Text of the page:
Keeper of the Flame (1942) Directed by George Cukor. With Spencer Tracy and Kathrine Hepburn.
36 Hours (1965) Directed by George Seaton. With James Gardner, Eva Marie Saint, and Rod Taylor
The “truth of the matter” can be an elusive concept. What is real? This is the persistent theme in the works of Philip K. Dick. In Total Recall, Douglas Quaid discovers he is not who he believed himself to be. His life was just a manufactured dream.
Time can be an aid to a possible falsehood. What began as an election year political smear, possibly based in truth, against Thomas Jefferson, was two hundred years later an accepted fact. Proponents of this new truth reached a conclusion ,and then discovered evidence to support it. To question this counter-historical methodology is to invite charges of racism.
In Keeper of the Flame, un-elected national leader Robert Forrest is killed when he drives off a washed-out bridge on his huge mountain top estate during a violent thunderstorm shortly before America’s entry into World War II. The source of his wealth is never revealed (it is implied he was the manufacturer of small arms), but his financial success is secondary to his status as a modern combination of Thomas Jefferson and Abraham Lincoln. He personifies the American Ideal.
Forrest’s fame began as a result of a heroic act in the Argonne Forest in the Great War. One of obituaries appearing in a clearly proForrest newspaper offers a view of his bravery. It is reminiscent the sort of bizarre adulation seen for our current president as might be seen on Fox News:
“That tattered scarecrow youth standing in a sort of ecstasy of faith…..against all the blazing powers of hell. ” His men had a âsuperstitious belief…..that while he was on his feet no harm could come to them”.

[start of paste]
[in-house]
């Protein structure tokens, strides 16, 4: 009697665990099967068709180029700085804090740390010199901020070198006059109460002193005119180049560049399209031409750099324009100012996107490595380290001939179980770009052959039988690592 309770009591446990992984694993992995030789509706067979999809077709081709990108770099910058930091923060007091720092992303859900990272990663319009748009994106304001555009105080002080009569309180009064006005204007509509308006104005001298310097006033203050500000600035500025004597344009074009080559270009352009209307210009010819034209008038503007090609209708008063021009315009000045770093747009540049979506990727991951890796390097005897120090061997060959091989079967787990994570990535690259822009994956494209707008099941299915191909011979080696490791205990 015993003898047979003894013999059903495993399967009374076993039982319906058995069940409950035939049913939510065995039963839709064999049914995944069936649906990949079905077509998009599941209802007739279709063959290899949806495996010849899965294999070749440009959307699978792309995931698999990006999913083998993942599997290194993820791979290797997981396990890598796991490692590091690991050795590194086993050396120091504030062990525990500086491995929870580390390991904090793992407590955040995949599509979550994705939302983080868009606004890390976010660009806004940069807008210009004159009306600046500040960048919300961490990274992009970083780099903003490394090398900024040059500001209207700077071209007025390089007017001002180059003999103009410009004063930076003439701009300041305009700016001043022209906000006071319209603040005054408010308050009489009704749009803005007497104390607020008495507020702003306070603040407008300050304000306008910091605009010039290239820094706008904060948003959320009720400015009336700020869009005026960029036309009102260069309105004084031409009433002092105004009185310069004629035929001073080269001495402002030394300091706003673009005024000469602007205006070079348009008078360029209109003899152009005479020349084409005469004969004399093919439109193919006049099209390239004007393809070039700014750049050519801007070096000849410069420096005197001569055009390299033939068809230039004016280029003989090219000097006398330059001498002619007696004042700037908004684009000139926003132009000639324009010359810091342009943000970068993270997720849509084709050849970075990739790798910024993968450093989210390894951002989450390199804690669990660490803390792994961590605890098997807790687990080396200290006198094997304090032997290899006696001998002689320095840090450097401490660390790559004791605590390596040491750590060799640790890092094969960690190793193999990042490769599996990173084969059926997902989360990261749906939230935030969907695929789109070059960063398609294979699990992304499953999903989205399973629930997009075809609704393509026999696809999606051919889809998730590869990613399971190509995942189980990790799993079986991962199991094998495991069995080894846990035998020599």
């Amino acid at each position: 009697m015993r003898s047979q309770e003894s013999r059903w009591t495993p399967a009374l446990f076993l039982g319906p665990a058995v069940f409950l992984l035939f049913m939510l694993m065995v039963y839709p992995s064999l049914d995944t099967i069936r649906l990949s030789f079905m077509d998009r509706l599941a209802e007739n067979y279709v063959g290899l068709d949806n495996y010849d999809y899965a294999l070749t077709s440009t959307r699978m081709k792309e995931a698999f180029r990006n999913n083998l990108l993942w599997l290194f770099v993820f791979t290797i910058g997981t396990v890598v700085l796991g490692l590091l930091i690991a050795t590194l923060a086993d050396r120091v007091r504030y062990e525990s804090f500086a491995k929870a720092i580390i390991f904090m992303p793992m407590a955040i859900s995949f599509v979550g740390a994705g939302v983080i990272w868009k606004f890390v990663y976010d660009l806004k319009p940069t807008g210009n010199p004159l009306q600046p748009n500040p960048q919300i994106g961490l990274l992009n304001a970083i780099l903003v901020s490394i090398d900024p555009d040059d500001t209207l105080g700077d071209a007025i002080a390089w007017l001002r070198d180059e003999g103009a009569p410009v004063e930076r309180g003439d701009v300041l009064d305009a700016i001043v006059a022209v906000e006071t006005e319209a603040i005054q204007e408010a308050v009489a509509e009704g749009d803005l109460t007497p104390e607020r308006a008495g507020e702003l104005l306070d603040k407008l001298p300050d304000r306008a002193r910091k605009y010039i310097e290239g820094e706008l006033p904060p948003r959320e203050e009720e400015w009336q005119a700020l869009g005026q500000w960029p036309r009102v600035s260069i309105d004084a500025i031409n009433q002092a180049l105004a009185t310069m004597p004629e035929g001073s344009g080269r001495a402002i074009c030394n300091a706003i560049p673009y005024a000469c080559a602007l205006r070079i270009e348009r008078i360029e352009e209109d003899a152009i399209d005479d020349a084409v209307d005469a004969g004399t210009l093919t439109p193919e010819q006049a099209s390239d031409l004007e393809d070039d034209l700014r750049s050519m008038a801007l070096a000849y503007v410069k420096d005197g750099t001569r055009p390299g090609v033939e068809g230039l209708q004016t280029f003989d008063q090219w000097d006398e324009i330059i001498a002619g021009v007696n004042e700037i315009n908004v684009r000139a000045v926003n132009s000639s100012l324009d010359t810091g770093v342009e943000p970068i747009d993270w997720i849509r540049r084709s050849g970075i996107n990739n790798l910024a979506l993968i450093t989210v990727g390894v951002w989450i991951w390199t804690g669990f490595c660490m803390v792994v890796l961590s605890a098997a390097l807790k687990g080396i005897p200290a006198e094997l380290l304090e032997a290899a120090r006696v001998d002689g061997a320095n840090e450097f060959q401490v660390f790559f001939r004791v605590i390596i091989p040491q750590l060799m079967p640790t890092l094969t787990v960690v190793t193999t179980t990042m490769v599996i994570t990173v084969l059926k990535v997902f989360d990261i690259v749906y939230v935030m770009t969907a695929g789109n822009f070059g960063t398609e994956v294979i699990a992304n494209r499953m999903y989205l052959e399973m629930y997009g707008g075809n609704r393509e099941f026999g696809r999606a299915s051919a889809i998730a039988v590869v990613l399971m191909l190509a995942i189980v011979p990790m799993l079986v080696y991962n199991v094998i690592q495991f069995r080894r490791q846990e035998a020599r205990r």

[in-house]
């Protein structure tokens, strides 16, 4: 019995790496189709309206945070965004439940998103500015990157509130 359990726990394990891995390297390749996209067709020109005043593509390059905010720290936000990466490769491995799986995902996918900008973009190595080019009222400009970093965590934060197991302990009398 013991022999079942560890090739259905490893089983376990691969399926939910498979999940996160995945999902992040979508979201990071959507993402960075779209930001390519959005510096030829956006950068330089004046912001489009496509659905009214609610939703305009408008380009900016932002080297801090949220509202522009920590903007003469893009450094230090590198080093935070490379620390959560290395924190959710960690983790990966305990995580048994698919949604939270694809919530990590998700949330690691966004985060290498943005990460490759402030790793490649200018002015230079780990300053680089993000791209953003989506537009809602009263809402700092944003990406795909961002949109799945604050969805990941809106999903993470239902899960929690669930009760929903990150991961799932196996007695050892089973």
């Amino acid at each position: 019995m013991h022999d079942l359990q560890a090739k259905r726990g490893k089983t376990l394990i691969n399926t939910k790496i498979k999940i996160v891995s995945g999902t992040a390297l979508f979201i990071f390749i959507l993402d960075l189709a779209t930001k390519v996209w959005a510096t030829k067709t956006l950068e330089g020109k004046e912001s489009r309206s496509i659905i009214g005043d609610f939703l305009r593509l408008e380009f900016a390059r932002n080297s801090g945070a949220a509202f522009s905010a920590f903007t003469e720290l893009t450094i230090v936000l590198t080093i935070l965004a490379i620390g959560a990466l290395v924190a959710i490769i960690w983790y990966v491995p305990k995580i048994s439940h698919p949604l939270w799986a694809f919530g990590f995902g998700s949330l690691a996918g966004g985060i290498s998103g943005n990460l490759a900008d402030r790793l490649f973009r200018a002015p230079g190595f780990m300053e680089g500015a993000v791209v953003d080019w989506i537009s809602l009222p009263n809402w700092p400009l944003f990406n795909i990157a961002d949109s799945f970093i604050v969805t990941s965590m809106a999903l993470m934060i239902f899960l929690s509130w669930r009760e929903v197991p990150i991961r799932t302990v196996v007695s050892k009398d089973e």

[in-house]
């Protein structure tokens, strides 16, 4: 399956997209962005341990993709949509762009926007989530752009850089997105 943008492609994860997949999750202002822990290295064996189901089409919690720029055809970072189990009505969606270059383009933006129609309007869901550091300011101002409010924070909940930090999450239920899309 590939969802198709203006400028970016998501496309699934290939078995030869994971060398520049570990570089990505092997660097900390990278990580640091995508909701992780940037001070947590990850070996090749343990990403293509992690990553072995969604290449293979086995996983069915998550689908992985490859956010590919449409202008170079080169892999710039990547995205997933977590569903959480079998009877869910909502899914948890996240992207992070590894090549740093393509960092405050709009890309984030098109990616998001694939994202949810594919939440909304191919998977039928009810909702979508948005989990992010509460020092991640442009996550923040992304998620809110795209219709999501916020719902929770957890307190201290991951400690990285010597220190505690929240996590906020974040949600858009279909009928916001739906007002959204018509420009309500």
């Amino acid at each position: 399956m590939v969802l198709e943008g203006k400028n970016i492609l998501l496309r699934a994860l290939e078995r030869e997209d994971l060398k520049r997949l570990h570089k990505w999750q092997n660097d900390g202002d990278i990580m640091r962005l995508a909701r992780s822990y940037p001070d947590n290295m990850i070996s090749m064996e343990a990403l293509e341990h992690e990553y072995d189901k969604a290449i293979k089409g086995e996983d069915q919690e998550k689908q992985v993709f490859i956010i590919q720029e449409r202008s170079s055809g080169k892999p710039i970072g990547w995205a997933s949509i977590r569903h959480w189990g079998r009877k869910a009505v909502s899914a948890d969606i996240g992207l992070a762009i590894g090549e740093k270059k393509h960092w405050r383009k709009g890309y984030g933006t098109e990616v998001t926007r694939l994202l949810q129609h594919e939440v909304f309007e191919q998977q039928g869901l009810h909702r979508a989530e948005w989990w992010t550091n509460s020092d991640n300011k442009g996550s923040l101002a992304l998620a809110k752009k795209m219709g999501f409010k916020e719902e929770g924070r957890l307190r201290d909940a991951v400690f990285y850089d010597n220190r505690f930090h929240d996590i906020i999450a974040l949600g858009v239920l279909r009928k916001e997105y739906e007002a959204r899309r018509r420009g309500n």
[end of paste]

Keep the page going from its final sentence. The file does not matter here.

Bone spurs separated Donald Trump from military glory.
appears to be the American standard bearer in face of European
fascism in his newspaper articles and radio broadcasts.
For members of Forrest’s Forward America Association, his death is similar to the fall of the Alamo or Custer’s Last Stand. Fans and reporters rush to his hometown of Ashburton, in a unidentified state. Among them is Stephen O’Malley (think Richard Harding Davis or Vincent Sheean) played by Spencer Tracy, a true believer, just deported from Germany for offending Hitler. Alone among the other reporters, he wants to write Forrest’s life story. He is sure such a book would be a comfort to all Americans in the, “dark days ahead”.
The key to the story is Forrest’s widow, Christine, an almost ethereal Kathrine Hepburn, first seen dressed in an angelic white gown. Is she the keeper of the flame, the true custodian of the Forrest legacy? Does that title belong, like Mrs. Danvers of Rebecca, to the private secretary Richard Whorf (Clive Kerndon)?
After O’Malley encounters a grief stricken small boy convinced he caused the death of his beloved leader, the narrative becomes a film noir mystery. To understand Forrest’s life is to learn why he had to die.